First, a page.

Dr. Meir Statman, who I mentioned, has written a book “Finance for Normal People”. He thinks money is for well-being with three benefits: emotions, expressive, and ultarian.

  • The emotional benefits are “How does it make me feel?” Would you give your wife a rose for your anniversary or a ten-dollar bill? (Better pick the rose!)
  • The expressive benefits are “What does it say about me?” John Deere has this benefit nailed when farmers love green paint, or red or blue depending on the farmer’s values.
  • The ultarian benefits are “What does it do for my pocketbook?” This is one of my quirks why I use cloth rags and cloth napkins and drive a RAV4 with 307,000 kms.

Would it hurt your pocketbook to start giving gifts of farm assets or cash to the next generation on your farm? How would it make them feel? What would it say about you? That you have enough to live well, that you have a generous spirit, that you bask in their words and actions of gratitude for helping them build equity? Your financial planner and accountant can guide you in what amounts are tax efficient for you to transfer.

Giving Gifts of Farm Assets With a Warm Hand

Don’t you want to nurture your adult children and give them an opportunity to help your grandchildren build the legacy of the family farm? How thrilled would your non-farm heir feel with a financial gift to help with a house mortgage or student loan or leg up to help them be successful?

Statman also feels that risk tolerance is higher when you expect support from others. This makes the decision to buy land or invest in farm growth a collective decision when you know you have a strong safety net of support from others in the farm business. Communication of expectations and timelines is key!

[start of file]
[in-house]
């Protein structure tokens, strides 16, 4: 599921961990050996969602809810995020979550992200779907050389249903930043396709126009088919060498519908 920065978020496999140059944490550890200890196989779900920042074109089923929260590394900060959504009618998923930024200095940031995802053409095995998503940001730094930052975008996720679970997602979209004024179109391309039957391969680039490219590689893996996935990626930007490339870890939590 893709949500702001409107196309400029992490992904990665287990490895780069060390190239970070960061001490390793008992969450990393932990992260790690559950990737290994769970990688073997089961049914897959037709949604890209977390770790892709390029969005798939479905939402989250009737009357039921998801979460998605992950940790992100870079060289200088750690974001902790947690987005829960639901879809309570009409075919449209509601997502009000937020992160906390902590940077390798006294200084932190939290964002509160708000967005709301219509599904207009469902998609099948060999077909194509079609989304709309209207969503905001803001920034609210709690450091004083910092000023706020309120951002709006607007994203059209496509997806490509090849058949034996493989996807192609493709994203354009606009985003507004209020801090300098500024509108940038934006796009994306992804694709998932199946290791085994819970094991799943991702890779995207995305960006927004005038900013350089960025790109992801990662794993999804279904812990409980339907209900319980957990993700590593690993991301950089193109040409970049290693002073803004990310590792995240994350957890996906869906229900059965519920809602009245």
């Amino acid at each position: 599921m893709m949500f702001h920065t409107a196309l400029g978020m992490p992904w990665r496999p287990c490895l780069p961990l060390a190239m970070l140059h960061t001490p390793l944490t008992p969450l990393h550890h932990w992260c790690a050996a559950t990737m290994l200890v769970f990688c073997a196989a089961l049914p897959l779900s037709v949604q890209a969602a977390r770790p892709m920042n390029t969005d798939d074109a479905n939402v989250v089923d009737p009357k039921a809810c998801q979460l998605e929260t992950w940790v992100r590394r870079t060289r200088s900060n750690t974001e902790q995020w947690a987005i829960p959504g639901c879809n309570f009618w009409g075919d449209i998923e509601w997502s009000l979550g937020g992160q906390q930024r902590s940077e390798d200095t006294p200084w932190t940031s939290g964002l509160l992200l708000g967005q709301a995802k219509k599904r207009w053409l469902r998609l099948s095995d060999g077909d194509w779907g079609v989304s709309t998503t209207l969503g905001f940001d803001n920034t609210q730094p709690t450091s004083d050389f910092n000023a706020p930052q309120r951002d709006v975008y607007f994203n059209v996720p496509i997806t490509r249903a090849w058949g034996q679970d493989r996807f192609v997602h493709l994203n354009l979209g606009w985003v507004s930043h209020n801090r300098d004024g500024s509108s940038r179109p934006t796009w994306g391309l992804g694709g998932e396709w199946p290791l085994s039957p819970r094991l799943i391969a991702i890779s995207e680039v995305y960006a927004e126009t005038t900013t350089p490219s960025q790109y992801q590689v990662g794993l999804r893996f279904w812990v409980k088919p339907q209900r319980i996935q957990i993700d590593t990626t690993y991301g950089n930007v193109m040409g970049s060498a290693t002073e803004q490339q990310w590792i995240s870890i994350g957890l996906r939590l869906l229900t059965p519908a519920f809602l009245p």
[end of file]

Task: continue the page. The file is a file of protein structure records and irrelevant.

Fixing Your Time Stress Mess

60 minutes

Workaholics will discover helpful strategies for managing their time stress. Gain understanding for the tensions of your age and stage on the farm. Learn why some problems are not solvable, but just need to be managed as polarities. Self-renewing people are joyful and productive producers.


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Don Forbes, Forbes Wealthy Management
“I just have to say… that your work is amazing and I have never forgotten your teachings from our session in Williams Lake at TRU. It is super important work. I know so many people going through the trauma of succession. I hate to use that word, but I was an “out-law” and know it can get terrible. I continue to forward your emails on to others. Keep doing what you do! You are amazing. You kind of walk into the fire regularly… and with a smile. Proud to have met you.”
Megan, BC Rancher
“As my husband and I eagerly started the course we were optimistic and excited to be taking this next step in our Farm Transition. We were starting to question ourselves and whether or not we were just being selfish and greedy, and if this Farm Transition was still an option for us. We barely got through the first Module and were already having such a huge relief. As we moved through the modulus there were so many times that we just sat back with our hands in the air and thought YES. My husband and I would smile with relief because all of the concerns that we have been struggling with were relevant and came up in the modules. We really enjoyed the course and are excited to move on to the next stages to find our farm resolution.”
Shannon Gilchrist, “Get Farm Transition Unstuck” online course participant
“My hubby farms with 2 brothers and parents, and it’s become a really toxic place. No communication, no respect, etc. Twelve months ago, my husband’s brothers told him they don’t want to work with him anymore and offered him a pay out. His parents did nothing to stop it! He had no choice but to leave. Three months later, we moved off the farm and into town. He has been offered heaps of jobs and is now truck driving and carting hay and grain. We have tried communicating with his parents about what happened but they are not interested. So basically my hubby has lost his family. Very sad but we as husband and wife are overall in a good place and moving on to create our own life. Please continue on with all your wonderful work in helping families on the farm. I continue to tell any farmers I know about you, that they must ‘google’ you, and read your books.”
Donna, Farmer, Australia